“Who made your clothes?” It’s the question that The Bicycle Opera Project is asking as it kicks off its touring production of Sweat, the a cappella opera by Juliet Palmer. Sweat was originally commissioned by Soundstreams, and it finds a rare topic among operas: the lives of sweatshop workers. “Plunging headfirst into the ethical conundrums of the garment trade, this opera offers a window into the lives of the workers who clothe us.”
Perhaps an uncomfortable condundrum, Sweat takes the first step towards putting one’s personal style up against the secretive costs:
- [International Labor Rights Forum](http://www.laborrights.org/about)
- [Labour Behind The Label](http://labourbehindthelabel.org/)
- [Fair Labor Association](http://www.fairlabor.org/)
Indigenous people’s rights
Premiering this fall with Pacific Opera Victoria, Missing continues to give much-needed voice to the story of Canada’s missing and murdered indigenous women. The chamber opera by composer Brian Current and Métis playwright Marie Clements sees its first stage direction by Peter Hinton, whose new production of Louis Riel at the Canadian Opera Company was a notable contribution to the artistic offerings of #Canada150.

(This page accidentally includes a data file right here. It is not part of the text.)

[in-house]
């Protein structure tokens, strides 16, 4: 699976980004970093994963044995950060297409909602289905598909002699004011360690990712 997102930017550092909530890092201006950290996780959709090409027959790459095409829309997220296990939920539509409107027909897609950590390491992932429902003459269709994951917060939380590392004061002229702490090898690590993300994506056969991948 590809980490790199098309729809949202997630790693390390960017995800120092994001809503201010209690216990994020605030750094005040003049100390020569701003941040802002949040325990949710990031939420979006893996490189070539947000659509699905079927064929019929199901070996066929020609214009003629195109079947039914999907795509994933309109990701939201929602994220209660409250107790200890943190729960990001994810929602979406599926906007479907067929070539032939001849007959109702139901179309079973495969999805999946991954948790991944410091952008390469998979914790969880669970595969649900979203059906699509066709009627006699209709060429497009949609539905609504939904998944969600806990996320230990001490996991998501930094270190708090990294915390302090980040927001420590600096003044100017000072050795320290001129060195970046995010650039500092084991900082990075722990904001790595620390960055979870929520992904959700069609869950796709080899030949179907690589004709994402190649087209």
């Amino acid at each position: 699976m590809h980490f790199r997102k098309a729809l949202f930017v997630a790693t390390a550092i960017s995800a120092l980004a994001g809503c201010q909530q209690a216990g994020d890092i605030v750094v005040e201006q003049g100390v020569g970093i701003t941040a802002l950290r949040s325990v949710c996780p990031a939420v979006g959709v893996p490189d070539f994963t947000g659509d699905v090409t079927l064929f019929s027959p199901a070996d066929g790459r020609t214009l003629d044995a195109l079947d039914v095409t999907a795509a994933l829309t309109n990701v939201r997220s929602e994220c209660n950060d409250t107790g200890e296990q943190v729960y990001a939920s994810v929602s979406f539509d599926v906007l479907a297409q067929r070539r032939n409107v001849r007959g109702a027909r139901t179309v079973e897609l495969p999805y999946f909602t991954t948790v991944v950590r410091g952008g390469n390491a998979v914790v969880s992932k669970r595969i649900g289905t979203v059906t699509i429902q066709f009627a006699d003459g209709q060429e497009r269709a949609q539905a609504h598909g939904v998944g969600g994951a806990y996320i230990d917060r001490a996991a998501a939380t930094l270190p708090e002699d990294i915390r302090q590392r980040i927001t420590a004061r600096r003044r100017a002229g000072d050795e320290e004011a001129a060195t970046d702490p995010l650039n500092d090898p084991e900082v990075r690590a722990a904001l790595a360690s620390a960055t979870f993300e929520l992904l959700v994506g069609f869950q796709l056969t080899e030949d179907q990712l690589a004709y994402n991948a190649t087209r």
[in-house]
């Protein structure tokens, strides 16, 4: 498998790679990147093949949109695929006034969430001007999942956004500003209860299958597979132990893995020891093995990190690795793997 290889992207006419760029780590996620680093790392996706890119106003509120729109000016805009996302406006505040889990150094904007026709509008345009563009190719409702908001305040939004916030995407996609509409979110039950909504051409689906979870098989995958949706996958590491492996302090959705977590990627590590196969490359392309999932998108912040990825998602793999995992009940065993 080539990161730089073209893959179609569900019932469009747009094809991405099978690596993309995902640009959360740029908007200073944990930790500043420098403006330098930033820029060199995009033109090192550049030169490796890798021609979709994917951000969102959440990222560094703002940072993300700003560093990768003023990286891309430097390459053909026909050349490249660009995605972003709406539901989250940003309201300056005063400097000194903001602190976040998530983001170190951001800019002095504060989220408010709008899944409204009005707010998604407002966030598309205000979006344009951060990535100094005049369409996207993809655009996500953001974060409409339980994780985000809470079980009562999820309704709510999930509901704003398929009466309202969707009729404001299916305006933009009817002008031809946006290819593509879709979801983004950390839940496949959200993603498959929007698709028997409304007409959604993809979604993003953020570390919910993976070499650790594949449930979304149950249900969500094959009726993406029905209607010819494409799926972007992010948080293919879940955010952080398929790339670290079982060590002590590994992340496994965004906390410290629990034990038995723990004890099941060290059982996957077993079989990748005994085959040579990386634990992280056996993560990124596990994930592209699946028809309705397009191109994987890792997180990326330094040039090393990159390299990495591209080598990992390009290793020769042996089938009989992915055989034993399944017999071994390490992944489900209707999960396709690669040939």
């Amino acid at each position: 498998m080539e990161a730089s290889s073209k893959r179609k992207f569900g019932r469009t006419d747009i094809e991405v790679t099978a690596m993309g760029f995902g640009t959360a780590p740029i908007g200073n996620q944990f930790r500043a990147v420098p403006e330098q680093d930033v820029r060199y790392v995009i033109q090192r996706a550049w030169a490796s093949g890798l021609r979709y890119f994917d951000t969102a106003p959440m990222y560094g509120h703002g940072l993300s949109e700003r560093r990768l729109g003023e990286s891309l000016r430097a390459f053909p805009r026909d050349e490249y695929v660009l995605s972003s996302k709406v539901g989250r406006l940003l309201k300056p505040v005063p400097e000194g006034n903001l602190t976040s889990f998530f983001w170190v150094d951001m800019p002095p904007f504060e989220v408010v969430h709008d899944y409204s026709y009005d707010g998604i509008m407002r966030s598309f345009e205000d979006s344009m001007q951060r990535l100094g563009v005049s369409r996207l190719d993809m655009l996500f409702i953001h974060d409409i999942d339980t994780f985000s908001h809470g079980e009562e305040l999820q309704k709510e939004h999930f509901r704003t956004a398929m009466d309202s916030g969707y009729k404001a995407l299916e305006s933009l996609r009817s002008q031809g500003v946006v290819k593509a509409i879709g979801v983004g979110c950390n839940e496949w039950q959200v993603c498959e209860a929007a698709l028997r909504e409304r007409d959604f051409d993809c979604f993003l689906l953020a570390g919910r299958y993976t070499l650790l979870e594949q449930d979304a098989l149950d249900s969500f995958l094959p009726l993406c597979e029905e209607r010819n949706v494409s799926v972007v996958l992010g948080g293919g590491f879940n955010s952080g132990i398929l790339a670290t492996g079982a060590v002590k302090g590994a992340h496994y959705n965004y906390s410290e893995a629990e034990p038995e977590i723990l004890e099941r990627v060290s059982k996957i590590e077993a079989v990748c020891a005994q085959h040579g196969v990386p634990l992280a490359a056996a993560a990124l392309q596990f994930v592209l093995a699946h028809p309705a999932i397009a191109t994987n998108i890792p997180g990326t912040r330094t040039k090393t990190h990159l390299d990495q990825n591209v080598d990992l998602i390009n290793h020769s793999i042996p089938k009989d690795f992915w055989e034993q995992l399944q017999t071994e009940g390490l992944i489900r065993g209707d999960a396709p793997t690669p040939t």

For many Canadians, awareness is a significant first step:
- [Assembly of First Nations](http://www.afn.ca/)
- [RAVEN - Respecting Aboriginal Values and Environmental Needs](https://raventrust.com/)
Homelessness, poverty, addiction and mental health
Onalea Gilbertson’s Requiem for a Lost Girl: A Chamber Musical about Homelessness was commissioned in 2009 by the Land’s End Chamber Ensemble, and received its New York premiere with the New York Musical Festival.“Exploring themes of of poverty, mental illness and addiction, this strikingly original chamber musical unfolds as a memorial service for a young woman. Requiem was created and is performed in partnership with a chorus of men, women and children who know the experience of homelessness.”
In 2018, the chamber opera by Gilbertson and composer Marcel Bergmann heads to Vancouver Opera; the company is currently working with participants who are or have been homeless at Vancouver’s The Kettle.
Homelessness, addiction, and mental health are complicated and intertwined, and every major city in the world can claim responsibility. Here are a few places that can complement the important artistic commentary on these issues:
- [Covenant House Toronto](http://www.covenanthousetoronto.ca/)
- [Centre for Addiction and Mental Health](https://www.supportcamh.ca/getinvolved/event)
- [Canadian Mental Health Associatiion](http://www.cmha.ca/)
Readers, what have we left out of this list? Let us know in the comments below, or get in touch at [email protected]